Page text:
As Americans wrestle with the complexities of life in a multicultural society, the rise in mixed-raced marriages is proof that the walls of racial separation are slowly crumbling - one couple at a time.
Though prejudice still exists in large and small ways, people of different races are getting married in increasing numbers. In 1960, mixed-race marriages totaled about 150,000; in 1995, the number was 1.4 million.
Certainly interracial marriage can foster more racial tolerance between individuals, but sociologists caution that its impact on the country as a whole should not be exaggerated.
Each time two people of different races get together, there is a ripple effect. Their family members, friends and neighbors could get to know someone who is different from them.
Each interracial relationship can also bring stares, insults, isolation and even cross burnings. Still, many mixed-race couples and their children say the rewards are worth the challenges.
Velina Hasu Houston, 37, a playwright in Santa Monica, Calif., endures hostile glares every time she, a descent of Japanese, black and American Indian parents, goes in public with her German American boyfriend.
But, Houston said, peoples’ awareness expands a tiny bit every time they are seen together. In response to the gawks, Houston said her boyfriend often grasps her hand or gives her a peck on the cheek to send the signal: “Yes, you’re seeing what you’re seeing and we’re doing just fine.”
Interracial relationships have come a long way since the 1967 U.S. Supreme Court Loving vs. Virginia ruling. Until then, mixed-race couples could not marry in 17 states. Those who defied the law risked jail sentences or exile from their states.
Charles Byrd’s parents faced that problem when he was born in 1952 in Virginia to a black and American Indian mother and a white father. They did not marry because of the state law.
“My mother doesn’t speak about it much,” said Byrd, publisher of an online magazine, “Interracial Voice.” “I think she felt a lot of shame, guilt and denial.”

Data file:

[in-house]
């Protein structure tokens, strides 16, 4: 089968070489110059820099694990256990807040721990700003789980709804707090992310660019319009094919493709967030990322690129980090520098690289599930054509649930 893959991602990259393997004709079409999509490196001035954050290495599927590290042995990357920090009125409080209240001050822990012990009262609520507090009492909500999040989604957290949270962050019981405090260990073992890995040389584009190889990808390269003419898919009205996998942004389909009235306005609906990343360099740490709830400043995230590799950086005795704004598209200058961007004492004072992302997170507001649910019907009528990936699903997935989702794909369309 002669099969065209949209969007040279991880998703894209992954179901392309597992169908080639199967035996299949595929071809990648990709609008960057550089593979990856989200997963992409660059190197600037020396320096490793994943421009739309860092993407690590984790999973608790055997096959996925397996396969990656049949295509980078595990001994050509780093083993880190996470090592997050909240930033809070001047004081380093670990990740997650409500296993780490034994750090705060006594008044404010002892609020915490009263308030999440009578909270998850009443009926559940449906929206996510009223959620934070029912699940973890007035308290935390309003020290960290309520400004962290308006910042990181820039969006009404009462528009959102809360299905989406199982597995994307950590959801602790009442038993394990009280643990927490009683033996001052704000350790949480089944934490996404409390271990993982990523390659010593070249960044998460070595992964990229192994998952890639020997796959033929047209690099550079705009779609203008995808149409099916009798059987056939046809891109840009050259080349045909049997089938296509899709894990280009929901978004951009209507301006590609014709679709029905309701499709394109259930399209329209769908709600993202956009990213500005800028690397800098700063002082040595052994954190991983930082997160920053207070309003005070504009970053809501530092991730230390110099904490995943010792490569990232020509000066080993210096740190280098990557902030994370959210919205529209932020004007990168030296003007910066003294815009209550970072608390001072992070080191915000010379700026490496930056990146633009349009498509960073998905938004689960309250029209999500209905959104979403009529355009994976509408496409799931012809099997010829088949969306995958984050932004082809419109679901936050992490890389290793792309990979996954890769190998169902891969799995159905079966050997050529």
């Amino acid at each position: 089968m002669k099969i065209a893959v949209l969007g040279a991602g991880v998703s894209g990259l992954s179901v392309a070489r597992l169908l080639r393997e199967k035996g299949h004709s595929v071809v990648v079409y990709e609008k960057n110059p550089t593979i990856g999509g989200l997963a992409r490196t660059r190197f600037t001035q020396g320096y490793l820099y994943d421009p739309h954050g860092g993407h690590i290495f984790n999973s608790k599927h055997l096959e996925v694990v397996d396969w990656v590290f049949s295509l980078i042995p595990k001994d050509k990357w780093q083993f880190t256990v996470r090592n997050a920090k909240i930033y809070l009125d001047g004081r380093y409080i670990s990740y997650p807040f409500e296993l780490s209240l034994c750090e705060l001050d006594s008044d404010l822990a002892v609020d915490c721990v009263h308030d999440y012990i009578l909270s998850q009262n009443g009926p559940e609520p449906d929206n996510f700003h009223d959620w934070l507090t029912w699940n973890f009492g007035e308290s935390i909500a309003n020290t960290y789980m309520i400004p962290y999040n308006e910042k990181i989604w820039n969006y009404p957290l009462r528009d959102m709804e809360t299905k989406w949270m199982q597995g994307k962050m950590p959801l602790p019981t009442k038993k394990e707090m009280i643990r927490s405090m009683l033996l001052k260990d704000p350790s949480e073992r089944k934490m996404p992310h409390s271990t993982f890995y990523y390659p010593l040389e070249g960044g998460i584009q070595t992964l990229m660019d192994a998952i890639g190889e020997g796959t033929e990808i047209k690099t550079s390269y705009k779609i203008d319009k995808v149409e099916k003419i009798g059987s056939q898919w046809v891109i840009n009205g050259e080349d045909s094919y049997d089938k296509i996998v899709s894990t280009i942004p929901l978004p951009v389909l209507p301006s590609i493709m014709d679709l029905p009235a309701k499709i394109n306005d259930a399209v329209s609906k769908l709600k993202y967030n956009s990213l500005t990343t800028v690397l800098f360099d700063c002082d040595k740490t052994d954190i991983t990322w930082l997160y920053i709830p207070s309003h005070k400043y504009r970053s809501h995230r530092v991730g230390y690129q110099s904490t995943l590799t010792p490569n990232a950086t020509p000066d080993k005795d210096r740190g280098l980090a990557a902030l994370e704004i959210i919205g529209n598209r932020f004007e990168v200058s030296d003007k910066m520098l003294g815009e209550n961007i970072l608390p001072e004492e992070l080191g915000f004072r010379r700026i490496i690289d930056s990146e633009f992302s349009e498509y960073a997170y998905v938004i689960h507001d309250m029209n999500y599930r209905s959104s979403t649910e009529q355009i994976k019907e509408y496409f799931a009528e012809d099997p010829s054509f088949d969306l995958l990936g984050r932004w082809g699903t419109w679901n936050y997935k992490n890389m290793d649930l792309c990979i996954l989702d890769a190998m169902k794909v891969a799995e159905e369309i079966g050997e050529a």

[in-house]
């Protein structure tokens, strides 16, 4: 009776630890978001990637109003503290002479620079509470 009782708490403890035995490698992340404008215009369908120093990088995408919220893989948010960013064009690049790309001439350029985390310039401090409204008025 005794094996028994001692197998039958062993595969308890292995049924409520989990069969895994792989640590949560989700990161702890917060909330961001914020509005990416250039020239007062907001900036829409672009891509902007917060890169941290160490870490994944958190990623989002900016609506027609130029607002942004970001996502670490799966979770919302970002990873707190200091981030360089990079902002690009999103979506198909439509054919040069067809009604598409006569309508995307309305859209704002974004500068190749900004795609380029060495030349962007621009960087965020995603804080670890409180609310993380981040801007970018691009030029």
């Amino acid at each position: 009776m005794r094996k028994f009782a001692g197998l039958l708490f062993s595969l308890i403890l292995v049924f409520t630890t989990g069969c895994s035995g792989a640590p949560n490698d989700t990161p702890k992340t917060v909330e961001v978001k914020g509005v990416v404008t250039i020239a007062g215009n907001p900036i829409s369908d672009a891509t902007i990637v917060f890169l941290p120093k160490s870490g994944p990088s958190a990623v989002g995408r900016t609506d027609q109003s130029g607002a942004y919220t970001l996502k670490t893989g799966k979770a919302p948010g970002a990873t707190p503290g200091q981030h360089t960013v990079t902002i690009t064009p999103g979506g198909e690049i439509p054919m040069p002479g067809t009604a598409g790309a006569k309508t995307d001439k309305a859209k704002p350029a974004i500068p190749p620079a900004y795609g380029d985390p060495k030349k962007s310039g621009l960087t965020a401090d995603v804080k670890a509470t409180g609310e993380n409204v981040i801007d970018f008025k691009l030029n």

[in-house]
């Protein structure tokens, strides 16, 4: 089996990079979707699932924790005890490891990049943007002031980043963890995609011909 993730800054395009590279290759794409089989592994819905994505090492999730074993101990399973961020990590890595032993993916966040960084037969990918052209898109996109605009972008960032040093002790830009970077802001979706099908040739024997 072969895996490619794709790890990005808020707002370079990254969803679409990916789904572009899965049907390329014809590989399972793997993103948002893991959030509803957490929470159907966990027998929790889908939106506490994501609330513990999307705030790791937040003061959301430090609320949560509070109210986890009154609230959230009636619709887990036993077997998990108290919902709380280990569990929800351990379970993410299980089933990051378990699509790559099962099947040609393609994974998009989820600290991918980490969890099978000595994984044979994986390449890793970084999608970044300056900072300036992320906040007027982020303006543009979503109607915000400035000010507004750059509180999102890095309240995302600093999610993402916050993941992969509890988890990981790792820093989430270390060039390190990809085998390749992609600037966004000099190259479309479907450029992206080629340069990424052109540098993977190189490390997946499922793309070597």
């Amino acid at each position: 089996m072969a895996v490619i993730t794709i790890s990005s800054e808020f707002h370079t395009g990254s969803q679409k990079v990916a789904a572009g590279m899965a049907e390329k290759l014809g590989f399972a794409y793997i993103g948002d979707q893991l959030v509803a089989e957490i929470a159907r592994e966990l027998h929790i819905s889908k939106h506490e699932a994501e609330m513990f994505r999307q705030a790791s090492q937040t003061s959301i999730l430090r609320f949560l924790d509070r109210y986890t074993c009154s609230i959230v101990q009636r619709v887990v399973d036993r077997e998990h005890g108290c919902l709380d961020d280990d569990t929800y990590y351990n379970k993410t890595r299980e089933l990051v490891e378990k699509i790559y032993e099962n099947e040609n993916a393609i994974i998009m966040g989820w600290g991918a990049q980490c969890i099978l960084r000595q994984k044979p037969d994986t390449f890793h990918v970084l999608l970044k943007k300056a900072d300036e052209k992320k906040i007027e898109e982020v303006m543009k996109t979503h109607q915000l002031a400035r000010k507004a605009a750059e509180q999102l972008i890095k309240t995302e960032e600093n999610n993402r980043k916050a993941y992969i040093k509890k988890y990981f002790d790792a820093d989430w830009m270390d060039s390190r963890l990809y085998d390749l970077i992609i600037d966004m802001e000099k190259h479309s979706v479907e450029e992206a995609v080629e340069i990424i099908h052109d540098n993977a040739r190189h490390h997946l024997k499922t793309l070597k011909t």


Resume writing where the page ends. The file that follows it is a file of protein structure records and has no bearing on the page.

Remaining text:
How far attitudes have changed can be seen in President Clinton’s comment this week in praise of interracial marriages. They can “break down stereotypes and build bridges,” he said in an interview. “I don’t think people should get married to make a statement - they ought to get married for the right reasons. But I think it’s a good thing.”
In 1995, 1 in 40 married couples were interracial. About 328,000 of the marriages were between blacks and whites. Nearly a million were between whites and races other than black.
The share may be small, but the issue fuels a lot of hostility, evident in the contentious debate over biracial adoption, in the long battle over a “multiethnic” category in the Census, and in the daily experiences of thousands of people.
“Attitudes are better now than in the past, when a relationship between a black man and a white woman could have meant death or castration for him,” said T. Joel Wade, an associate professor of psychology at Bucknell University, Lewisburg, Pa. “But racial attitudes are so ingrained, it’s still thought of as a taboo.”
For example, the Southern Poverty Law Center, in Montgomery, Ala., says that interracial couples have joined the ranks of blacks and gays as targets of hate crimes.
Generations, geography and the racial combination involved shape the experiences people in mixed-race relationships encounter.
Family opposition is one of the main impediments. The older the relatives are, the more resistant they are likely to be, sociologists said.
Linda Absher, 39, a half-Japanese, half-white librarian from Portland, said she gets many heart-wrenching pleas for advice on her interracial Internet page.
“I got a frantic e-mail yesterday from a black woman whose boyfriend was white. She said his family was going to disown him if he stayed with her,” Absher said.
Dana King, 19, a sophomore at Barnard College in New York, said when her parents married in 1968, her mother’s black family didn’t think the marriage would last six months, and some of her father’s white relatives refused to attend the wedding.
Where people live can also determine the level of harassment they may encounter. Predominantly white, blue-collar areas are usually most critical, while racially diverse, educated communities, such as college towns, are generally more tolerant, said Bucknell’s Wade.
The type of match-up also seems to affect public attitudes. Three in 10 people oppose marriage between blacks and whites, according to a Knight-Ridder poll conducted in May. Respondents were more approving of marriages between other combinations of races, and were least critical of Asian and Hispanic unions.
“Traditional black and white distinctions are the slowest to change because of the whole institution of slavery and the separation of races through formal segregation,” said Larry Hugick of Princeton Survey Research Associates, which conducted the poll. “Other groups came to the country later and under different circumstances, so they don’t have the same kind of history.”
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